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Saturday, 1 June, 2002, 16:03 GMT 17:03 UK
Musharraf: Nuclear war unthinkable
Troops sit on the ground near the working border
Thousands of troops have massed in Kashmir
Pakistani President Pervez Musharraf has played down fears of a nuclear war with India, saying he did not believe either side would fire its missiles.


We've called for a no-war pact with India... We've called for de-nuclearisation of South Asia

Pakistani President
Pervez Musharraf
"I don't think either side is that irresponsible to go to that limit," he told CNN.

"I would even go to the extent of saying one shouldn't even be discussing these things, because any sane individual cannot even think of going into this unconventional war, whatever the pressures," he said.

However, the United Nations has begun withdrawing its staff's families from Pakistan and India as a "precautionary measure" in light of the danger posed by the current stand-off between the two nuclear-capable states over Kashmir.

Several western countries have already advised dependents and non-essential staff to leave both Pakistan and India.

Mediation efforts

Pakistan's Information Minister Nissar Memon said he was saddened by the UN's decision, which was taken at its New York headquarters.

British family at Indian airport
The withdrawal of westerners from India has begun
He said his country had no intention of going to war and suggested the international community should have more faith in its own mediation efforts.

The US is sending Defence Secretary Donald Rumsfeld to the region and Russian President Vladimir Putin hopes to bring the two sides together at a meeting in Kazakhstan next week.

Mr Memon blamed what he called the media hype about a possible nuclear war for causing widespread fear.


Indian soldier at an army camp near the Pakistan border
Rising tension:

1 October 2001:
38 killed in attack on the Kashmir assembly in Srinagar
13 December 2001:
14 killed in attack on the Indian parliament building in Delhi
14 May 2002:
More than 30 killed in attack on an Indian army camp in Kashmir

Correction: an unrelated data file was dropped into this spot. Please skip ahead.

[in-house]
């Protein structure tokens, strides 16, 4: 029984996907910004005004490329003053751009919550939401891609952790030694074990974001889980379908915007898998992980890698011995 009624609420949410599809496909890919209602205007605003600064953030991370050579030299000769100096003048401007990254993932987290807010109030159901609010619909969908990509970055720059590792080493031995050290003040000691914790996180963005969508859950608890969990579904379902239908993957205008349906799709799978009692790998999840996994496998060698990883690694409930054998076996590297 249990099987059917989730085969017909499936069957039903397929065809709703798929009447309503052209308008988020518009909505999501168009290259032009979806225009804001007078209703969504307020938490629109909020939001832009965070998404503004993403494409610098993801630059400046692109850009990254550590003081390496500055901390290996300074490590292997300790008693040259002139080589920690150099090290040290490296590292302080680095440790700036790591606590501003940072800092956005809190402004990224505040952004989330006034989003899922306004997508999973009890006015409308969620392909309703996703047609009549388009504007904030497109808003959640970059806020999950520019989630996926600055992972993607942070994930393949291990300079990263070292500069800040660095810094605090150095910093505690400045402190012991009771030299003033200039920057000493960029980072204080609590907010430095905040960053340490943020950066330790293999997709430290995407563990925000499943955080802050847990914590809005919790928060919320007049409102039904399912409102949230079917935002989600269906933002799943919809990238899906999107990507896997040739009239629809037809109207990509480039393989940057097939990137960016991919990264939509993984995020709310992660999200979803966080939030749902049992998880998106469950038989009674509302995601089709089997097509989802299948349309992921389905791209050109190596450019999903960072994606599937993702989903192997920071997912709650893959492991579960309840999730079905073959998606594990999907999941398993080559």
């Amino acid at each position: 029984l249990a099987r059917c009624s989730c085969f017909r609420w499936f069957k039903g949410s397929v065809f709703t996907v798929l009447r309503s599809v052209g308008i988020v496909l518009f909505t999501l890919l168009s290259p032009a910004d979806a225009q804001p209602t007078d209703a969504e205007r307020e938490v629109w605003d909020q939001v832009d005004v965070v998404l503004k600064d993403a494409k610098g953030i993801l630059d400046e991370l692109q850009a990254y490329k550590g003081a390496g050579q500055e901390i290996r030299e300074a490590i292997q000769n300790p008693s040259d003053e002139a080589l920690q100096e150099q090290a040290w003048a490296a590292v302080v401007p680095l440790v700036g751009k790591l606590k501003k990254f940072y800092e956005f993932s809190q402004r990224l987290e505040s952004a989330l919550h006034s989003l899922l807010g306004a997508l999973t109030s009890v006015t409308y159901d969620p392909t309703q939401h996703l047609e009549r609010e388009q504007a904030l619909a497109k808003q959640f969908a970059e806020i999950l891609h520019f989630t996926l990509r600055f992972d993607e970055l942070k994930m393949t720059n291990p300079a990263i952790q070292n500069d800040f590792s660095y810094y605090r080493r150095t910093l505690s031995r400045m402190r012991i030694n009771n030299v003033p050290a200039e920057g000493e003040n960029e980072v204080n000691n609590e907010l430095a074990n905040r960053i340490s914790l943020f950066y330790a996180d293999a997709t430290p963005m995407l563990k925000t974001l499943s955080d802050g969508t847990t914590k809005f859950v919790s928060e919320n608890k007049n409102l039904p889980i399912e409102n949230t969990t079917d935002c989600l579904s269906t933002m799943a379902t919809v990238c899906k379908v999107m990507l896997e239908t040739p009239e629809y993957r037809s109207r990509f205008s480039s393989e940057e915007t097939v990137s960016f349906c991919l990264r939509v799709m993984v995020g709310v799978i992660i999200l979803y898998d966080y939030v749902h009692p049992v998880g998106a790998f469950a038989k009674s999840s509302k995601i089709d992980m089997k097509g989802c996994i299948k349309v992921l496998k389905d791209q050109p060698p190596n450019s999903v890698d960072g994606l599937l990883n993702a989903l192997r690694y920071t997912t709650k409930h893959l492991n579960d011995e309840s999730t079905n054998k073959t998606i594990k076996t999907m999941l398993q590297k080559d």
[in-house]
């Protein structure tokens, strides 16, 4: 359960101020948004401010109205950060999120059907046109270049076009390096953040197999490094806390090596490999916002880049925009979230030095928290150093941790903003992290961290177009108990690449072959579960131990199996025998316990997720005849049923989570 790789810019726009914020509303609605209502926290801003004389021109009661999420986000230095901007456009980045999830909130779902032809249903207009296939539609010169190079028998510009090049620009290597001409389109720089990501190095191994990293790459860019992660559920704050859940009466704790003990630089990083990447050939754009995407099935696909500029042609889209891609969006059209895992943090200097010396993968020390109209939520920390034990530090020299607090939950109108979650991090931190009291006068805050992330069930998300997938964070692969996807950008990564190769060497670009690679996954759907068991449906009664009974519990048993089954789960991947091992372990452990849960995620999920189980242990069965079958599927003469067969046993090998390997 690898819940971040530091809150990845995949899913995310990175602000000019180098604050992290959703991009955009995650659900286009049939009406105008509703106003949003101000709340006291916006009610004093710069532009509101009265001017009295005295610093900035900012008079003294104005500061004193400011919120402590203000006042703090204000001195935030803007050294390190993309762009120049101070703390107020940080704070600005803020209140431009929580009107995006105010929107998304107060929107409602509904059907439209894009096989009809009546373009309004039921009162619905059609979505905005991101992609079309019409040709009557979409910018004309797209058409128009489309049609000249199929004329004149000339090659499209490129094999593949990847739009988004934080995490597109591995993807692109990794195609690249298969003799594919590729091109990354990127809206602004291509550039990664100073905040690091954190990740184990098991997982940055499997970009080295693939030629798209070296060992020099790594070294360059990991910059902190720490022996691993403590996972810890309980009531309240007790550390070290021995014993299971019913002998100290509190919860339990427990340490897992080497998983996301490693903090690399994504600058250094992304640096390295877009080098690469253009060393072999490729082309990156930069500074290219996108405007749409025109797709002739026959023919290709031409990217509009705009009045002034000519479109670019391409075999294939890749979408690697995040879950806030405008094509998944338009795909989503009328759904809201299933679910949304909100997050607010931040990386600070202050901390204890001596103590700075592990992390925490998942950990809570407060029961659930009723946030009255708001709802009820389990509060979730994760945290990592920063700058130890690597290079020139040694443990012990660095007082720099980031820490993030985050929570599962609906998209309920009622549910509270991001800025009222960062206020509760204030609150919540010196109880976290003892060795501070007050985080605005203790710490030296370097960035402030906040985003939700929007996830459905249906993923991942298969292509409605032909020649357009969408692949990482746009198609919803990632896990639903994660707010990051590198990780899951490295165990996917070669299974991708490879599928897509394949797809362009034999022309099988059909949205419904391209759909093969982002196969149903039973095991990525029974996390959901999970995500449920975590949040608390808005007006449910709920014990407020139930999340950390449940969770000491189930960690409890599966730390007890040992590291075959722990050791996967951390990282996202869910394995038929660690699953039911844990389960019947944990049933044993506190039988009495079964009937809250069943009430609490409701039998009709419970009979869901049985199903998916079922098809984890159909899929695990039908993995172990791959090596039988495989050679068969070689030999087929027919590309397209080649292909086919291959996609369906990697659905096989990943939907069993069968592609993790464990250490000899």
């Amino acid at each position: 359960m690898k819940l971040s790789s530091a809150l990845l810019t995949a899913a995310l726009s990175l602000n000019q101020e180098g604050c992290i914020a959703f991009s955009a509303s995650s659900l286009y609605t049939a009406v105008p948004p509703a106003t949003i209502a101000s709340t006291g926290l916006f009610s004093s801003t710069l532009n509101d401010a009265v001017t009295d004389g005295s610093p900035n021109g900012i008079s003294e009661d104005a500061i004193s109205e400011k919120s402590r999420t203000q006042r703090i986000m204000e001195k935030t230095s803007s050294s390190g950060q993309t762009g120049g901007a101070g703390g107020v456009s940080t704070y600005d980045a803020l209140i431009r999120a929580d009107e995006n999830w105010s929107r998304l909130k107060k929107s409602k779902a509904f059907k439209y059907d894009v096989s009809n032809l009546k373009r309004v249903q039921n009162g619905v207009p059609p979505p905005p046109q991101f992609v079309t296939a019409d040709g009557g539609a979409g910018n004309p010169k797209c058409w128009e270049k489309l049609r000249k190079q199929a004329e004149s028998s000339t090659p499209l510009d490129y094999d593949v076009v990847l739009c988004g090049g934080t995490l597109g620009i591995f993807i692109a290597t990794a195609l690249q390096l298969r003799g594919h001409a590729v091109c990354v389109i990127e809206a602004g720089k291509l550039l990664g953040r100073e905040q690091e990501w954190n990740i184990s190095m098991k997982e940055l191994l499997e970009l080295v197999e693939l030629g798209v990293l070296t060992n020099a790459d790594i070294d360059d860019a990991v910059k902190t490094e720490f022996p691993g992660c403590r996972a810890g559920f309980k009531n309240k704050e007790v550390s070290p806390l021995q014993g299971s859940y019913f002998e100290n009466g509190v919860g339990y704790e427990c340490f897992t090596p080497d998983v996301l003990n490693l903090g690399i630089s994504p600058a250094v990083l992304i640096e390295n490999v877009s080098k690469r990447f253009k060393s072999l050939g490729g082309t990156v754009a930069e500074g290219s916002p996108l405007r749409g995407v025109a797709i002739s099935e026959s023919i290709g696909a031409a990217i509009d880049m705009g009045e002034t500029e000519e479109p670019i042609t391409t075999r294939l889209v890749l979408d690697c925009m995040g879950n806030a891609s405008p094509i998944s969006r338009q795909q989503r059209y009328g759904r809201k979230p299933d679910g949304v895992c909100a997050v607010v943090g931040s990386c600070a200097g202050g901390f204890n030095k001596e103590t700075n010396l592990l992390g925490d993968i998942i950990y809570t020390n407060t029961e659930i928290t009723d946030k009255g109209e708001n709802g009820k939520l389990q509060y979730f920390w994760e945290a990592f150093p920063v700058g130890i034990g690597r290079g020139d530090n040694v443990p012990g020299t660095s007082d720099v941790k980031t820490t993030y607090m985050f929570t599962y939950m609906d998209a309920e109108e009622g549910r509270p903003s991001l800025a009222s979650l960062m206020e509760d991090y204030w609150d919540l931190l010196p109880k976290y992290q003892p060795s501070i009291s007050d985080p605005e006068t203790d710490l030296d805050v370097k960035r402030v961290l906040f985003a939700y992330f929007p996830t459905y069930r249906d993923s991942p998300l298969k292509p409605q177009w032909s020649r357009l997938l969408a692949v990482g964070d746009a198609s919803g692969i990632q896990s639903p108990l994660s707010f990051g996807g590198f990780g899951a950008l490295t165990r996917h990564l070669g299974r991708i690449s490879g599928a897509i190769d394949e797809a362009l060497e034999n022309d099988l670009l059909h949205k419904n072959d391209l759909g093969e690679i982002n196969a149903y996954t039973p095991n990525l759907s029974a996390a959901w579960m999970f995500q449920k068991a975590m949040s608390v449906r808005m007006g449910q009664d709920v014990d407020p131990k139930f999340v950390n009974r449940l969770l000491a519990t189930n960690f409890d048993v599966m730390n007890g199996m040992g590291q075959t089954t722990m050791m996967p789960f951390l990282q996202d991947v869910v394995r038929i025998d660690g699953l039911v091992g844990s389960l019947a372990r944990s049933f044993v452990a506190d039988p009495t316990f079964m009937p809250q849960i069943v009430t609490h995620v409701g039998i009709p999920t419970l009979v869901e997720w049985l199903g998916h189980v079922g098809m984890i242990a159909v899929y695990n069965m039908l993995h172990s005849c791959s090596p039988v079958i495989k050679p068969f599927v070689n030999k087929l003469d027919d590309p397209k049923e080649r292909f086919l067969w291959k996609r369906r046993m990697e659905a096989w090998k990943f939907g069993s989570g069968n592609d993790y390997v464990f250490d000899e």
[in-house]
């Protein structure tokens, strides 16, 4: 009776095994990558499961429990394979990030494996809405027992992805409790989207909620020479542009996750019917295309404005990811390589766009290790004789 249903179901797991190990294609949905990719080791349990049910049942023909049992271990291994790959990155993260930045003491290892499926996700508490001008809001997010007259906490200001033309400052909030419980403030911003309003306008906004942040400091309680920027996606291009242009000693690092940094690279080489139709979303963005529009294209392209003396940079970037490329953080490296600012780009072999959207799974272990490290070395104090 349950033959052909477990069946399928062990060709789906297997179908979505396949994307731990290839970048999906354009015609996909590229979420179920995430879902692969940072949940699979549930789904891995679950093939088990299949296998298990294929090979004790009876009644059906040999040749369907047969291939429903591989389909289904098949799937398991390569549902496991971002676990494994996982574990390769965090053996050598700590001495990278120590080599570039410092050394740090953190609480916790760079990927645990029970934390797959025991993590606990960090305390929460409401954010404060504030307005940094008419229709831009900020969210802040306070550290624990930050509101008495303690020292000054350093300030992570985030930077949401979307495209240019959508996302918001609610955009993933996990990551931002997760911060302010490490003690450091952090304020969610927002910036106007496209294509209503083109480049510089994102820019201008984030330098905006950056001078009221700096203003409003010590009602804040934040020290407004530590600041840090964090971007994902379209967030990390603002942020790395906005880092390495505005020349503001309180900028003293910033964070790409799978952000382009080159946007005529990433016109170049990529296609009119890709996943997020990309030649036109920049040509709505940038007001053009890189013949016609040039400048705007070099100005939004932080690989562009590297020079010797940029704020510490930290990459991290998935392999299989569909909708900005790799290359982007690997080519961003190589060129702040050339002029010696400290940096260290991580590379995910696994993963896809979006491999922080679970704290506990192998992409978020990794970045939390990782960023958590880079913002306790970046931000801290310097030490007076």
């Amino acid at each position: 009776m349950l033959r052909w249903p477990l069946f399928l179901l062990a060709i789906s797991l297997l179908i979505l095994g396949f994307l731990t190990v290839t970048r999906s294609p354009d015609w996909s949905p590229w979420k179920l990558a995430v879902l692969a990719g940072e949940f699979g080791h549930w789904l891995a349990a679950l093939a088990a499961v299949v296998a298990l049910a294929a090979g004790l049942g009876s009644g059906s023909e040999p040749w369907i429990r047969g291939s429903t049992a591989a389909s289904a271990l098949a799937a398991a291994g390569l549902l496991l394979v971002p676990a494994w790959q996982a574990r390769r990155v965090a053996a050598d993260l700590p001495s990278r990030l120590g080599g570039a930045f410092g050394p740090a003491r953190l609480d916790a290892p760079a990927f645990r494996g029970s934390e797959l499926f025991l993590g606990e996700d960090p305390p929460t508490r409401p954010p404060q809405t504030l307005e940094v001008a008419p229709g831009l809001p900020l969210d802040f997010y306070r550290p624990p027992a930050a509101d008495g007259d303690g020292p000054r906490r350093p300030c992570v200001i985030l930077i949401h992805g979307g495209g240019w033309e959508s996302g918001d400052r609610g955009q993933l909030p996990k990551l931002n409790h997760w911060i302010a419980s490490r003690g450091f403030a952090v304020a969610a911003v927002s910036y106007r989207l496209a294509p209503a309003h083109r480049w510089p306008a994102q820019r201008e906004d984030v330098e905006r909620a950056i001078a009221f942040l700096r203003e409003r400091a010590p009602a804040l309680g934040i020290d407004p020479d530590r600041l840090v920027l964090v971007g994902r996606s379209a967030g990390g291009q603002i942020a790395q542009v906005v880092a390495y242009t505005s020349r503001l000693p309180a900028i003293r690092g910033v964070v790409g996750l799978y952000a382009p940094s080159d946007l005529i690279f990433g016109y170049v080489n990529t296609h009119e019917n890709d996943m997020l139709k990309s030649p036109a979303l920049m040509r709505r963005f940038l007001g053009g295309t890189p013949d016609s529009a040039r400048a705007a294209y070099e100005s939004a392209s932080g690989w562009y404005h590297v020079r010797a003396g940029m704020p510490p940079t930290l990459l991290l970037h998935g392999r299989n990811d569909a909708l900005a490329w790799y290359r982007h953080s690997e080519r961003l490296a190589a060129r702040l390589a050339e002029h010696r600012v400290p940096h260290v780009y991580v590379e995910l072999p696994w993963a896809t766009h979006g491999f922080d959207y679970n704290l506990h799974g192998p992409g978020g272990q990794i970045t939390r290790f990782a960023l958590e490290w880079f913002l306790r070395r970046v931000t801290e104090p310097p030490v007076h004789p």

21 May 2002:
Moderate Kashmiri politician Abdul Ghani Lhone shot dead


General Musharraf also gave his backing for a de-escalation of the situation.

"We've called for a no-war pact with India, that there shouldn't be any war," he said.

"We've called for de-nuclearisation of South Asia, so we've called for reduction of forces."

About one million soldiers are massed on either side of the Line of Control which divides Kashmir between Pakistan and India.

The president warned however, that if India attacked, Pakistan would respond robustly.

Fears of war have been growing since a militant attack on an Indian army camp in the state of Jammu and Kashmir killed more than 30 people.

But General Musharraf rejects Indian accusations that his country sponsored the attacks, saying he "would fight militancy in any form".

However, he gave his support for what he called the Kashmiris' "genuine freedom struggle".

Scaling-down

The decision to withdraw UN families has had a mixed reaction in Islamabad, the BBC's Susannah Price reports.

One diplomatic source said UN employees did not want their families to go and blamed pressure from western countries.



Word is starting to spread. Everyone is booking flights to get out this week

Bridget Edwards, British Delhi resident
But other UN staff said they were relieved by the decision, adding there was no reason to keep families in a potentially dangerous region.

Many countries had already warned their citizens to keep away from Pakistan and this week, thousands of foreign nationals from several countries were also advised to leave India.

France, which last week advised its citizens to leave Pakistan, on Saturday recommended that they should also leave India.

Britain and other Western countries have already scaled down their operations in Pakistan following attacks, or threats of attacks, by Islamic militants.

The BBC's Adam Mynott in Delhi says many Britons, including high commission staff, are expected to leave the Indian capital later on Saturday.

 WATCH/LISTEN
 ON THIS STORY
The BBC's Adam Mynott
"Many are going but many will stay"
Prof Pushpesh Pant, Jawarharlal Nehru Univ. in Delhi
"On the Indian side there is no fear of a nuclear attack from Pakistan"
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See also:

01 Jun 02 | South Asia
01 Jun 02 | South Asia
01 Jun 02 | UK Politics
31 May 02 | South Asia
30 May 02 | South Asia
29 May 02 | South Asia
28 May 02 | South Asia
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